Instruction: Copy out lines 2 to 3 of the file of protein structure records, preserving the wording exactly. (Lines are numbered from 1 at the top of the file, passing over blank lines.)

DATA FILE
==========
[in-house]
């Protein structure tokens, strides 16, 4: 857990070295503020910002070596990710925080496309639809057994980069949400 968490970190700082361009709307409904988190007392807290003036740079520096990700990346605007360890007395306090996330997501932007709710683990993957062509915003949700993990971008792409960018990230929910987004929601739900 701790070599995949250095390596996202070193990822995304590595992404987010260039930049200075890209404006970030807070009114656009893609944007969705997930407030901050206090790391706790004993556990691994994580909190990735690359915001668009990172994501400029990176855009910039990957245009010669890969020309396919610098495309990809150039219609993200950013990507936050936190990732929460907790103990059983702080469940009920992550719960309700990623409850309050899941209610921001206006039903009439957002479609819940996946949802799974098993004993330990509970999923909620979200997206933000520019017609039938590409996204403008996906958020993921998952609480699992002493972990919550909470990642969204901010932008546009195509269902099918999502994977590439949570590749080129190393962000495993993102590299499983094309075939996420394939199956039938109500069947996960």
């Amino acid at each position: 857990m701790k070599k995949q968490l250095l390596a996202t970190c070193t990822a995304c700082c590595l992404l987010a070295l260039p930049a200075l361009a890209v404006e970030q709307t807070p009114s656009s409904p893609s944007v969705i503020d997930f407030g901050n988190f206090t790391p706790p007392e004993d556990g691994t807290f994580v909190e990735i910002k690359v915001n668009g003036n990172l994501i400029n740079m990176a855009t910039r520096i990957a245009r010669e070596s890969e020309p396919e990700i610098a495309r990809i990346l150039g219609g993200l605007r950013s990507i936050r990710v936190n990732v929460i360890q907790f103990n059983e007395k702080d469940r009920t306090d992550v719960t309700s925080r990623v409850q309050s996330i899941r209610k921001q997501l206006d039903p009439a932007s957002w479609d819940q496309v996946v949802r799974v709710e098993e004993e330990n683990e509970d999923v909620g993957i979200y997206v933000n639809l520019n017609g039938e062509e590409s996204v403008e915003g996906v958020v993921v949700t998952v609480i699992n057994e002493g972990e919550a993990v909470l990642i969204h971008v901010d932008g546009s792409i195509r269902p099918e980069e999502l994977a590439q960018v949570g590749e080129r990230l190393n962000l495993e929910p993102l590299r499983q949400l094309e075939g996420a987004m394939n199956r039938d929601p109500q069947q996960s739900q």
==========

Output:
């Protein structure tokens, strides 16, 4: 857990070295503020910002070596990710925080496309639809057994980069949400 968490970190700082361009709307409904988190007392807290003036740079520096990700990346605007360890007395306090996330997501932007709710683990993957062509915003949700993990971008792409960018990230929910987004929601739900 701790070599995949250095390596996202070193990822995304590595992404987010260039930049200075890209404006970030807070009114656009893609944007969705997930407030901050206090790391706790004993556990691994994580909190990735690359915001668009990172994501400029990176855009910039990957245009010669890969020309396919610098495309990809150039219609993200950013990507936050936190990732929460907790103990059983702080469940009920992550719960309700990623409850309050899941209610921001206006039903009439957002479609819940996946949802799974098993004993330990509970999923909620979200997206933000520019017609039938590409996204403008996906958020993921998952609480699992002493972990919550909470990642969204901010932008546009195509269902099918999502994977590439949570590749080129190393962000495993993102590299499983094309075939996420394939199956039938109500069947996960």
């Amino acid at each position: 857990m701790k070599k995949q968490l250095l390596a996202t970190c070193t990822a995304c700082c590595l992404l987010a070295l260039p930049a200075l361009a890209v404006e970030q709307t807070p009114s656009s409904p893609s944007v969705i503020d997930f407030g901050n988190f206090t790391p706790p007392e004993d556990g691994t807290f994580v909190e990735i910002k690359v915001n668009g003036n990172l994501i400029n740079m990176a855009t910039r520096i990957a245009r010669e070596s890969e020309p396919e990700i610098a495309r990809i990346l150039g219609g993200l605007r950013s990507i936050r990710v936190n990732v929460i360890q907790f103990n059983e007395k702080d469940r009920t306090d992550v719960t309700s925080r990623v409850q309050s996330i899941r209610k921001q997501l206006d039903p009439a932007s957002w479609d819940q496309v996946v949802r799974v709710e098993e004993e330990n683990e509970d999923v909620g993957i979200y997206v933000n639809l520019n017609g039938e062509e590409s996204v403008e915003g996906v958020v993921v949700t998952v609480i699992n057994e002493g972990e919550a993990v909470l990642i969204h971008v901010d932008g546009s792409i195509r269902p099918e980069e999502l994977a590439q960018v949570g590749e080129r990230l190393n962000l495993e929910p993102l590299r499983q949400l094309e075939g996420a987004m394939n199956r039938d929601p109500q069947q996960s739900q």